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Mrs Sarah Wild Weekly Update 04th December

04 December 2015

This week, the focus has been on the importance of being academically fluent in one’s mother tongue language.

  • BVIS Secondary update 20151204
  • Visions for Vietnam in the next 10 years presentation (2)
  • Visions for Vietnam in the next 10 years presentation (3)
  • Visions for Vietnam in the next 10 years presentation (5)
  • Visions for Vietnam in the next 10 years presentation (6)
  • Visions for Vietnam in the next 10 years presentation (4)
  • Visions for Vietnam in the next 10 years presentation (7)

As a bilingual young adult, at times I lacked confidence when I wrote in my mother tongue language and I had a lack of knowledge about my country’s history. This led me to feel awkward and not entirely happy about my education.  It is crucial, as students move forward at BVIS, that they show determination to make academic progress in both languages and leave with a good understanding of their history. As a Year 10 student explained to me, it is hugely important as it will be a part of her identity wherever she lives in the world.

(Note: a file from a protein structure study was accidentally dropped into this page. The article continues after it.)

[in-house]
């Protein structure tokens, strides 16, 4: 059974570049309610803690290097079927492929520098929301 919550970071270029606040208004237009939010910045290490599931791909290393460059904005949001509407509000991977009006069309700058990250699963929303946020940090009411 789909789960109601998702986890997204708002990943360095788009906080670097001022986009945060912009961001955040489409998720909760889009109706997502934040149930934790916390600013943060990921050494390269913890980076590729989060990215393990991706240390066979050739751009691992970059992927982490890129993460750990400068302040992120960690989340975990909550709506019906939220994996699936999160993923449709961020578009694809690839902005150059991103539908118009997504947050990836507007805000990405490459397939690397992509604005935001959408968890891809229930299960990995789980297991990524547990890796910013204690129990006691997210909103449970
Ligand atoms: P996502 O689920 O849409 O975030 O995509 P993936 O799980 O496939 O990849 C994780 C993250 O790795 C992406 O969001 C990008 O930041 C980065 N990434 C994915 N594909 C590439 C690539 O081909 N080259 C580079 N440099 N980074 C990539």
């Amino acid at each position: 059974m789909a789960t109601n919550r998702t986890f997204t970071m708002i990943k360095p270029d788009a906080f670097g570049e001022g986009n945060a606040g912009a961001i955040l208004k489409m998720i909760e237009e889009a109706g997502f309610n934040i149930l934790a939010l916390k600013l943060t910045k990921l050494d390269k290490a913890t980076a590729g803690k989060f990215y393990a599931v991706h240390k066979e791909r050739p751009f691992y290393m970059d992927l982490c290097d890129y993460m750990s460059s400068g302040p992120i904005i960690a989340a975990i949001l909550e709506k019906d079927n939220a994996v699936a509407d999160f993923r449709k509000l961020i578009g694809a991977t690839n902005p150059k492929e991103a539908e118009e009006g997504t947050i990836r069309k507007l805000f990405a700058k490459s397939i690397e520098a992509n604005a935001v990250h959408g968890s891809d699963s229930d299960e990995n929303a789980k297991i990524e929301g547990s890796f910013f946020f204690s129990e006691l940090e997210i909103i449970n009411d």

On Thursday, Year 9 spent the morning preparing a project on what they felt Vietnam may be like by the year 2025. The high quality presentations were very thought-provoking, as they discussed the environmental issues of the country, and what needs to happen to support these changes. Very detailed predictions about the population growth and its implications were also shared with the audience. The students discussed how fast they believe the economy will grow and again what impact it will have on the people of Vietnam. They also forecasted cultural changes for Vietnam, including further shifts away from farming and the possible loss of ethnic minority languages. What was very clear were their strength of feelings about the need to maintain their culture and traditions, once Vietnam becomes the 17th strongest economy of the world by 2025! The implications of these changes are huge and the Year 9s also felt that in the future, they would need to play a bigger part in shaping, influencing and protecting these aspects of their country. Several Year 11 students were the judges of this House competition and named Saigon as the winners. Well done to Saigon in particular, although we found all the students’ presentations to be of a very high standard.

Mrs Sarah Wild - Head of Secondary